THE MUSIC OF STEEL: PRAIRIE ELEGIES

THE MUSIC OF STEEL: PRAIRIE ELEGIES

“The music of steel came with ease and regularity in the life of the railways. You could hear it from miles away. You could see the puffs of smoke that accompanied the music. It happened at every crossing, at every bend in the road, at the approach of every town and hamlet along the way… Trains talk. The sweet music of the train whistle was surely a sign of the deep bond that existed between farm folk and train crews all over the west,” wrote my father, in his book about life on the Canadian Prairies, ‘Where Did You Come From?’ The railway was what linked families and farms and provided employment for many pioneers. It was an integral part of growing up in isolated prairie communities.

My father was a first generation Canadian born on the harsh Manitoba landscape in a tent in mid-January 1914. I inherited his passion for family heritage and storytelling.  In his early eighties, he began his homestretch career as a writer and penned a second book by the time he was 91.

The photographs in my first series are from a journey I made by rail several decades ago to visit my maternal family homestead near Nokomis, Saskatchewan.

I began shaping the photographs on a parallel theme as I burned the midnight oil over many nights, looking for Cornelius, my Irish paternal great-grandfather. My romantic nature would have me believe he was of the “Tuatha Dé” lineage; a supernatural race in Irish mythology.  The Tuatha Dé brought four magical treasures with them to Ireland: The Dagda’s Cauldron, The Spear of Lugh, The Stone of Fal; The Sword of Light of Nuada.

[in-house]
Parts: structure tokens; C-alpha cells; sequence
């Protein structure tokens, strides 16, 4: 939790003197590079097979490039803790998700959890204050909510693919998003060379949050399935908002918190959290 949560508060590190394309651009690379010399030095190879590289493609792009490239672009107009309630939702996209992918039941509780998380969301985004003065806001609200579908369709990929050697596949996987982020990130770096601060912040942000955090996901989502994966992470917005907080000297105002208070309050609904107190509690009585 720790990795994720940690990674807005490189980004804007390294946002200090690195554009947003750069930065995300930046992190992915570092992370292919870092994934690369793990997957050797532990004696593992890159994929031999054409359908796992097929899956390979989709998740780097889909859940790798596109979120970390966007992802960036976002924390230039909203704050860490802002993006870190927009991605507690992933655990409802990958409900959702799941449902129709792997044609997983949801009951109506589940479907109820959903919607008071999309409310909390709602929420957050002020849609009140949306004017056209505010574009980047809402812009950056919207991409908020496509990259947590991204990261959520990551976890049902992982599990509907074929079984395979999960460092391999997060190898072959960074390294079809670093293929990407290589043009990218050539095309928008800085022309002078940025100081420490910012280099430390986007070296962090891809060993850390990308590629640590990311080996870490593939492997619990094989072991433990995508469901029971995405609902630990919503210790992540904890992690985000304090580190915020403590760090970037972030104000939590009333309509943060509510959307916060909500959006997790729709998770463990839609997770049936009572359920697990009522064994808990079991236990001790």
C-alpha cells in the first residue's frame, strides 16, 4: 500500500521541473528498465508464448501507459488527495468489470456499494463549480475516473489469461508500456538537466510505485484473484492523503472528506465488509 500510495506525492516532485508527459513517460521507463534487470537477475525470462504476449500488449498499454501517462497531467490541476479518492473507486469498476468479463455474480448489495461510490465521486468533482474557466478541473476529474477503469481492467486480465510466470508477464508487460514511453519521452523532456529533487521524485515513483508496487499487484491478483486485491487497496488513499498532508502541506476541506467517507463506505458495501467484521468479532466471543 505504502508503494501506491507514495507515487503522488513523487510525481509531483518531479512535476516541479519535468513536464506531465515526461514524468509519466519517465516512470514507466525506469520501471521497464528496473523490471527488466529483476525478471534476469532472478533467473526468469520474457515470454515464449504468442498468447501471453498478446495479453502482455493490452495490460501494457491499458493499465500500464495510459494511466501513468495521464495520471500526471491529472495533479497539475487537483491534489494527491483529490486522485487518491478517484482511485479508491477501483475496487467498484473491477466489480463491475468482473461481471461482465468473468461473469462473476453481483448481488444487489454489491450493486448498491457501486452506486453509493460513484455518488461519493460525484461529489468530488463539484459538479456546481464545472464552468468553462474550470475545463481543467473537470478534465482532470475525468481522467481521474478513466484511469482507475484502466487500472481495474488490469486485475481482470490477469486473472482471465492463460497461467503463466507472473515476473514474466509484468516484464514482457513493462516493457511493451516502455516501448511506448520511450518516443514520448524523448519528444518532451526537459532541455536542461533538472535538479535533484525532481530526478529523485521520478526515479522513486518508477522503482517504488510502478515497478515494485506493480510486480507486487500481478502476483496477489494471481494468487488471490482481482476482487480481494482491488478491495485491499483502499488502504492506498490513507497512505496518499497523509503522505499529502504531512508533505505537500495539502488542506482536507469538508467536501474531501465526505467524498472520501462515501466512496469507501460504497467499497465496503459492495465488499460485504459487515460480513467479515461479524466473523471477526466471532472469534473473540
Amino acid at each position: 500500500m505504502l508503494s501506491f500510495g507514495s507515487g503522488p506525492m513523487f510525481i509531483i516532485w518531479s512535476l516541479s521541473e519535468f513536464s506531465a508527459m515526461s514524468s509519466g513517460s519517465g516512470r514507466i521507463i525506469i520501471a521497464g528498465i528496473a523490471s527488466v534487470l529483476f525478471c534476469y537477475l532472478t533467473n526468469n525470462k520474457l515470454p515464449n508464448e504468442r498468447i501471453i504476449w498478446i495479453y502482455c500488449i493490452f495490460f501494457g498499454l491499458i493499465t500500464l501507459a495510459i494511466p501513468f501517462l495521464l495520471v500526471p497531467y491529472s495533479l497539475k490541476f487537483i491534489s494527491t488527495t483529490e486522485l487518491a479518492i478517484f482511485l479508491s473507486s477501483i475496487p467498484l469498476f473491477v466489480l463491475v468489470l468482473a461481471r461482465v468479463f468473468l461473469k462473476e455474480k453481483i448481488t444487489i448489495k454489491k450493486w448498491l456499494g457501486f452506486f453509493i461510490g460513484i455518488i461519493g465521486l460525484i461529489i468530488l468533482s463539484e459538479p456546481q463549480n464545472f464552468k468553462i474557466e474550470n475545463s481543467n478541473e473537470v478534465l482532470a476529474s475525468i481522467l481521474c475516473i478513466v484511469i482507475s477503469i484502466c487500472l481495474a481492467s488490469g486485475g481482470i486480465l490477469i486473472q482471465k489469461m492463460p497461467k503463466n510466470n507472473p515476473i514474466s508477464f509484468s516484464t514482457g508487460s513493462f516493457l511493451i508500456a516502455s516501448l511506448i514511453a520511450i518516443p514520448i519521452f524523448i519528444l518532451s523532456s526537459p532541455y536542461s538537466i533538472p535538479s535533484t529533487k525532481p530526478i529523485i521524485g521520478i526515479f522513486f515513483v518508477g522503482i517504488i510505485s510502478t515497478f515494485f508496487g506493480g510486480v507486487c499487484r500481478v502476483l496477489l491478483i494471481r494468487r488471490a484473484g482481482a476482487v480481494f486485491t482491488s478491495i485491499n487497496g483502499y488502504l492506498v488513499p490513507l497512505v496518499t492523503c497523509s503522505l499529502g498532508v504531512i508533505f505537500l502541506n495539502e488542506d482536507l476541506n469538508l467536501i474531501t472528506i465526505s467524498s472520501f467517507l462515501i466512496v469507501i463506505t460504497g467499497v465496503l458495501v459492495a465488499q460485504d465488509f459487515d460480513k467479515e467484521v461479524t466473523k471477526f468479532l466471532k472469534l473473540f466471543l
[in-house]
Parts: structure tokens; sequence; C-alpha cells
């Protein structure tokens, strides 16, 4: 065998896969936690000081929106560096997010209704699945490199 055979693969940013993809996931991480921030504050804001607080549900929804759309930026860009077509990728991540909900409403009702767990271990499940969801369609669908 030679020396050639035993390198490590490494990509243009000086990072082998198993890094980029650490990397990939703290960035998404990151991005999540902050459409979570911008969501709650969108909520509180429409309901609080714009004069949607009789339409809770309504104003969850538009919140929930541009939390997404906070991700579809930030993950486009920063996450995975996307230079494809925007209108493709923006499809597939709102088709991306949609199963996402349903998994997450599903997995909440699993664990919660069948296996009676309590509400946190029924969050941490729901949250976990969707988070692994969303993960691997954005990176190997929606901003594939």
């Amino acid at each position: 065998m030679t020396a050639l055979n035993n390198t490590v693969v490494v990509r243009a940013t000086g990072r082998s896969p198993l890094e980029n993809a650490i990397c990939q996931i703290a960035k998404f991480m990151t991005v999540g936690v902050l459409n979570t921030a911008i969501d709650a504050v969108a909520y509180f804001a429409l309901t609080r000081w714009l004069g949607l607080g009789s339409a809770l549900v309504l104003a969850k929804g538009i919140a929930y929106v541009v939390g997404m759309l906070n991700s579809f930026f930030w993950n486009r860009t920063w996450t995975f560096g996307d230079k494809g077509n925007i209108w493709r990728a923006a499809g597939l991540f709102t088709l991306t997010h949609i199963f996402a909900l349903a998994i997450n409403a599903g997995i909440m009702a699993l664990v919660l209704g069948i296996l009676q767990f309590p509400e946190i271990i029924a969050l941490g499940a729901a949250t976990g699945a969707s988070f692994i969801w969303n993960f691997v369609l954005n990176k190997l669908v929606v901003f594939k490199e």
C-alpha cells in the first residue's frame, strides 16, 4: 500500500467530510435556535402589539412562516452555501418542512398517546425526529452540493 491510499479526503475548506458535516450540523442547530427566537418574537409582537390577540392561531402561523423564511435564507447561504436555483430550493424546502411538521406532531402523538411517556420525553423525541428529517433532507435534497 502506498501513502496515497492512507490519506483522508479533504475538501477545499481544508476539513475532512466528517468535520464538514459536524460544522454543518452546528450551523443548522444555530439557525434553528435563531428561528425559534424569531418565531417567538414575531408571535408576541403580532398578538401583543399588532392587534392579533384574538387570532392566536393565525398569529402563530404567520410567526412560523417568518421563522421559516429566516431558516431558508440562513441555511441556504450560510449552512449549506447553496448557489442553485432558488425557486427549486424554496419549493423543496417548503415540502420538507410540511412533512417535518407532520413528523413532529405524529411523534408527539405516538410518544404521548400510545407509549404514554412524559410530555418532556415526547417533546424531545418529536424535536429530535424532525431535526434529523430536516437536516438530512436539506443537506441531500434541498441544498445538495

As a tinsmith by trade in the mid-1800’s, my great-grandfather’s tools would have been basic: big shears anchored in a hole in his bench, hand snips and nippers for cutting, flattened on an anvil made of a block of steel. He may have used a hearth to heat up and help shape the raw materials.

 

The archival records for Cornelius elude me but nevertheless, he has shown up in several forms: in dreams of course, on distant family tree branches, and most recently through the Ogham Stone. A silver pendant with his name inscribed in the ancient Ogham alphabet arrived yesterday from Brian de Staic’s shop in Dingle, Co. Kerry. Ogham was the first written language in Ireland, the name derived from Oghma, the Celtric God of elocution or fine speech.  The vast majority of the inscriptions consist of personal names. I had requested the pendant as a tribute to Cornelius with the hopes that seeing his name in cryptic letters would provide other clues, perhaps through the ancient alphabet’s association with trees and plants.

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